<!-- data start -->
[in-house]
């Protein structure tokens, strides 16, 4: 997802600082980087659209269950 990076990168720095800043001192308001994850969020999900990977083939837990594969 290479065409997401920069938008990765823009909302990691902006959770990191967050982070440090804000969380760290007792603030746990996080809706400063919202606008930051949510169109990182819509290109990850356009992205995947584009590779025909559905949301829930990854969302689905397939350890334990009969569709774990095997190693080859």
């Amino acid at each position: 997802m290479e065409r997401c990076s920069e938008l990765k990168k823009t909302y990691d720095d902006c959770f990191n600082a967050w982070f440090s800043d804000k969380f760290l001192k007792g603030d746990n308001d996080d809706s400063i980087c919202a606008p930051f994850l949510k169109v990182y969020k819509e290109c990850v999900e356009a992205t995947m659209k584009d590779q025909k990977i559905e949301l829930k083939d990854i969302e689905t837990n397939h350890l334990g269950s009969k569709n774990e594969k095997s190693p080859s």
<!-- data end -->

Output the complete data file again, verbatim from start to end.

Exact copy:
[in-house]
């Protein structure tokens, strides 16, 4: 997802600082980087659209269950 990076990168720095800043001192308001994850969020999900990977083939837990594969 290479065409997401920069938008990765823009909302990691902006959770990191967050982070440090804000969380760290007792603030746990996080809706400063919202606008930051949510169109990182819509290109990850356009992205995947584009590779025909559905949301829930990854969302689905397939350890334990009969569709774990095997190693080859």
């Amino acid at each position: 997802m290479e065409r997401c990076s920069e938008l990765k990168k823009t909302y990691d720095d902006c959770f990191n600082a967050w982070f440090s800043d804000k969380f760290l001192k007792g603030d746990n308001d996080d809706s400063i980087c919202a606008p930051f994850l949510k169109v990182y969020k819509e290109c990850v999900e356009a992205t995947m659209k584009d590779q025909k990977i559905e949301l829930k083939d990854i969302e689905t837990n397939h350890l334990g269950s009969k569709n774990e594969k095997s190693p080859s």